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(47:48, Generation Prog Records)
TRACK LIST: 1. Holy Mother 7:07 2. The Illumination Mask 7:47 3. Ice 4:55 4. The Victim Cult 7:59 5. What Falls Away 20:00 LINEUP: Jay Lamm – vocals; keyboards; bass, guitars Keith Warman – guitars; keyboards Rory Faciane – drums, percussion With: Brooke Mayfield – vocals
Prolusion. The US band CEA SERIN was formed back in 1997, and following some initial demo productions, they released their debut album "Where Memories Combine" in 2004, an outing that was met with a lot of interest and acclaim from reviewers and fans alike. Then the band disappeared, their promised second album becoming something of a progressive metal vaporware item, bordering a mythological entity. Talked about and anticipated, if it ever should appear. Come 2014 and the band unexpectedly reappears, releasing their second album "The Vibrant Sound of Bliss and Decay" through the fledgling German label Generation Prog Records.
Analysis. To establish this straight away: this isn't Cea Serin's highly anticipated second album in truth. At least according to the liner notes, this CD was planned as a stopgap release between the band's first and second full-length studio production, and is basically an EP that has been expanded with a few early compositions and a cover tune. Which doesn't mean that this is a production without merit by any means, just that this is more of a chapter 1,5 than the true second chapter in the production history of Cea Serin. The name of the game for this threesome is progressive metal, and on the opening two cuts we're treated to what I presume is the oldest of the material by the band, having their particular go at this style. It's an interesting blend of quirky riff constructions and driven, compelling passages with more of a thrash metal and power metal tinge to them, with vocals ranging from deep growls to controlled, powerful melodic in delivery, a constant array of alternating sequences and quite a lot to keep track of, as the songs crunch, jump and slither their way from start to finish. Not overly technical or quirky, but with a lot going on, most of it fairly loud and powerful. Compared to many other metal bands the guitar riffs themselves are actually rather tight and compact, so those with a deep fascination for the monster riff walls will have to look elsewhere to fill their needs. Midways through this CD we have a ballad, Ice, where Cea Serin gets to highlight their gentler side, giving this Sarah MacLachlan original a fine rendition. A rendering that also serves as the barrier between the old and the new, as I suppose. At least my impression is that the following two tracks are of a more recent date than the opening pair, although I could easily be mistaken on that detail. The Victim Cult and What Falls Away are the compositions that conclude the disc, and while both of them follow similar paths and sounds as the opening pair, especially the concluding 20-minute epic What Falls Away, which showcases a band that is more sophisticated, adds a few additional quirks to their repertoire and generally comes across as a more advanced composition. There's obviously more room in a massive behemoth of a song for gentler intermissions of plucked guitars, more space to showcase bass lines that appear to have more of a jazz-tinged style, atmospheric sequences of an overall gentler nature and a higher degree of variety in general. It's an impressive piece of work in its own right, and a creation that indicates that this is a band that is still vital, still creative and still developing a high-quality talent in the art of making good and interesting progressive metal.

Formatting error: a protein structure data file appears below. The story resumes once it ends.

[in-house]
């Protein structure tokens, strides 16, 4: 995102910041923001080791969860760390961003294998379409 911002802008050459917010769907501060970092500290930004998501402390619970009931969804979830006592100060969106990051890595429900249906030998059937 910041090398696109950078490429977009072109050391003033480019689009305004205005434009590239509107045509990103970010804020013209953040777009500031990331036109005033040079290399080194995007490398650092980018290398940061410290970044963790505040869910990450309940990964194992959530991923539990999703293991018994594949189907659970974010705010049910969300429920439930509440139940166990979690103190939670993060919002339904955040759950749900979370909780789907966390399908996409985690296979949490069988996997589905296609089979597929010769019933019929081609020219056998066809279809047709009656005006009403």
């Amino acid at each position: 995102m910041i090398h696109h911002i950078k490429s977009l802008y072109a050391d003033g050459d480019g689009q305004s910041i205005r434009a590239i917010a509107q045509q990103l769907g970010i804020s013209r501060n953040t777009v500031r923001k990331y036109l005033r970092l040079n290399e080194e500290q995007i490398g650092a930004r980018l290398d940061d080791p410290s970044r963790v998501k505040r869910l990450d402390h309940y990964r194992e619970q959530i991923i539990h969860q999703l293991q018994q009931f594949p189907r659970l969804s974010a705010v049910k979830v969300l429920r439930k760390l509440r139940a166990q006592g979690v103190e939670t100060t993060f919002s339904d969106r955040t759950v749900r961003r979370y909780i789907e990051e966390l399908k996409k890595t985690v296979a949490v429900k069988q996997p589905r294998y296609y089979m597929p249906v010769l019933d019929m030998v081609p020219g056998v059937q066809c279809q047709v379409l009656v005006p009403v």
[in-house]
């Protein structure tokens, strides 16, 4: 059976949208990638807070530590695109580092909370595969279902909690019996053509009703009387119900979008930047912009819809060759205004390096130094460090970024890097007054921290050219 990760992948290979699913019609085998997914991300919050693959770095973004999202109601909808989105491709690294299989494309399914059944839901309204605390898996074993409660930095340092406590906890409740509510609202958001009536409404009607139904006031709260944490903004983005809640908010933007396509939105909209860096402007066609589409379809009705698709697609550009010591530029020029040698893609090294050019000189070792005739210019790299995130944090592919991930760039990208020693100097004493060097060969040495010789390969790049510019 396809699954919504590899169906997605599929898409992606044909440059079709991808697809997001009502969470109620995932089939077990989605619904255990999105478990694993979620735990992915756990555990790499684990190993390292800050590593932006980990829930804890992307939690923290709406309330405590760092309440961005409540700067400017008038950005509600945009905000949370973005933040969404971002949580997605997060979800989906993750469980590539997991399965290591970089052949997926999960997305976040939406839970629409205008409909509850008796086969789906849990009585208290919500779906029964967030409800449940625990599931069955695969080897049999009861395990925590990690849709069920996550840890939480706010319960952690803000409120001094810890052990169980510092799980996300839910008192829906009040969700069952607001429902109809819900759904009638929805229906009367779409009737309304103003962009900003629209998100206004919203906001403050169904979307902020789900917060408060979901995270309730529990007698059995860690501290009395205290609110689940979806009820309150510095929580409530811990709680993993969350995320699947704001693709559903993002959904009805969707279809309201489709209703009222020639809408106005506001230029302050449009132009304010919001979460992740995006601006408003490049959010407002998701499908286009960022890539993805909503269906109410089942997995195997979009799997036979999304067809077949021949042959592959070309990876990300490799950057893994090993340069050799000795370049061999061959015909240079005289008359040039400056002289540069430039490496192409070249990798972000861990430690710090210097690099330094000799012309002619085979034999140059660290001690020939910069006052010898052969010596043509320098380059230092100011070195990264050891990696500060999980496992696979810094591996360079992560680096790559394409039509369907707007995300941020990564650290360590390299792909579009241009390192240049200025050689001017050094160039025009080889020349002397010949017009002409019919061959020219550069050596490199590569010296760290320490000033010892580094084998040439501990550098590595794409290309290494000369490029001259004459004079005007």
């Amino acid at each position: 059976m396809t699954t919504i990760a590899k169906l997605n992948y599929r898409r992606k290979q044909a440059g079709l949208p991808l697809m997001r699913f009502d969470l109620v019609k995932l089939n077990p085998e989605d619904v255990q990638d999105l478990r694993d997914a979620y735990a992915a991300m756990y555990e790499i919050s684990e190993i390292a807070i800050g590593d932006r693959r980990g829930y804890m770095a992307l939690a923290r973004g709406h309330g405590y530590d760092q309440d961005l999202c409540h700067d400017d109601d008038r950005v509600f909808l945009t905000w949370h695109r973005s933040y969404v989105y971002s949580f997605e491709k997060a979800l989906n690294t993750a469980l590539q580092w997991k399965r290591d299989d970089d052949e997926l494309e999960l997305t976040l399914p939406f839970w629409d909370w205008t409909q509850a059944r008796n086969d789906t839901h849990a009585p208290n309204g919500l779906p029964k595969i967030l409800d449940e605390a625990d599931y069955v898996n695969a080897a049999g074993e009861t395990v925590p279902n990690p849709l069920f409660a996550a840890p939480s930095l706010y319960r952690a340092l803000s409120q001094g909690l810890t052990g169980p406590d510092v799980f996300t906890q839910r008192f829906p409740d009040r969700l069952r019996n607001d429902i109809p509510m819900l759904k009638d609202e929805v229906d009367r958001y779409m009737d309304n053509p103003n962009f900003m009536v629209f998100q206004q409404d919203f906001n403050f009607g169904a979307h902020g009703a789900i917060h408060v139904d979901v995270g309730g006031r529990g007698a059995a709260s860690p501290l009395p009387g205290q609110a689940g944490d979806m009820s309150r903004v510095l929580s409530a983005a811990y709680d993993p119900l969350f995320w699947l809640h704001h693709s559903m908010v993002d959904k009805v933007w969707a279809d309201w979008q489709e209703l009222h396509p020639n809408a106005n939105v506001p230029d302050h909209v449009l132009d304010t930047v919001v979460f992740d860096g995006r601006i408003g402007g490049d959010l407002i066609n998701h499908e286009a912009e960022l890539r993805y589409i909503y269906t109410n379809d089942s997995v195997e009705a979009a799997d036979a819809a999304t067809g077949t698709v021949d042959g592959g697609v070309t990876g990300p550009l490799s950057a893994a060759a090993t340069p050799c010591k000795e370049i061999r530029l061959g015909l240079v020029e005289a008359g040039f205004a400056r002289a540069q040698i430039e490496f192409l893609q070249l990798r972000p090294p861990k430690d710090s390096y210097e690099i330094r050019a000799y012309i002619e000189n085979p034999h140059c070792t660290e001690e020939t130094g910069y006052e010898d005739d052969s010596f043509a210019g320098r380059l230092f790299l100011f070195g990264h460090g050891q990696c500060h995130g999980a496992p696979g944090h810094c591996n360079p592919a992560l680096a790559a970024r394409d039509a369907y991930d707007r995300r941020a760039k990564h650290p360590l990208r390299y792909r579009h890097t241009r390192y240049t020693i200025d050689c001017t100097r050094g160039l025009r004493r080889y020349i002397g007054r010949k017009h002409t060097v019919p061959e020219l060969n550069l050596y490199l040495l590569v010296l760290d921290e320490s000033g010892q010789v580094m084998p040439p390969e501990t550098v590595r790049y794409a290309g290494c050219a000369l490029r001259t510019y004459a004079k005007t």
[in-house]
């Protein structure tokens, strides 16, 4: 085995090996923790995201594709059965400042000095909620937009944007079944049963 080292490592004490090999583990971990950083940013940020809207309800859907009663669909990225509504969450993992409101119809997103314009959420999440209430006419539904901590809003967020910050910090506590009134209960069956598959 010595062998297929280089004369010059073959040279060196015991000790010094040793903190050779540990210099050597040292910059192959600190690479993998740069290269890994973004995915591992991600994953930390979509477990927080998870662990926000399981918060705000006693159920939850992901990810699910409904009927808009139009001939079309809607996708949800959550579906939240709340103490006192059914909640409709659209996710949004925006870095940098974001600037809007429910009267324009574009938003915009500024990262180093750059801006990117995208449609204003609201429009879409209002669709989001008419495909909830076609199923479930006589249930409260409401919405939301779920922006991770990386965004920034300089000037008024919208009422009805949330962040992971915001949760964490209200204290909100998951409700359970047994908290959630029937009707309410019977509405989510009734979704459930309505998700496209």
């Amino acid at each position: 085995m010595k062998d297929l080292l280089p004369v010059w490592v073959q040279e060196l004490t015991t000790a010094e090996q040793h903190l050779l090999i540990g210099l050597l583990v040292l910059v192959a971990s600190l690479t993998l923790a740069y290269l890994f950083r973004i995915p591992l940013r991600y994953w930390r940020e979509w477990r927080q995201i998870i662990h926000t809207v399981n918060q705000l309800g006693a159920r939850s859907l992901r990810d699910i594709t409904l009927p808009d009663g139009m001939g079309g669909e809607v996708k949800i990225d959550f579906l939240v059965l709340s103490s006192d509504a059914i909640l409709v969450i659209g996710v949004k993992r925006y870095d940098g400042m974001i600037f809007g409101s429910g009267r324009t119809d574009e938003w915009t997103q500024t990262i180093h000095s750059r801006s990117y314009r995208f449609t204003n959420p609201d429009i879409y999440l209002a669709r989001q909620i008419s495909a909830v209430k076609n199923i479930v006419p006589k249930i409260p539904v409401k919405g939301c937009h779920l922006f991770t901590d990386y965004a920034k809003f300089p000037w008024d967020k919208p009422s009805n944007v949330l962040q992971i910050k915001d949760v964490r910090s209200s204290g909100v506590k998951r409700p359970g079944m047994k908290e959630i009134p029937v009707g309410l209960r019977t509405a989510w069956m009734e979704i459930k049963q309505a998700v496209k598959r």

Conclusion. Cea Serin has returned following a ten year long hiatus with a second studio album that should build quite nicely upon their reputation as a high-quality progressive metal band. Tight, quirky and vibrant progressive metal, unafraid to include whatever the musicians desire, be it compelling power metal galloping sequences, more aggressive thrash metal escapades or, indeed, a ballad penned by Sarah MacLachlan. A production that merits a check by those with a general interest in progressive metal, and especially those with a taste for a vintage variety, adventurous take on the genre.
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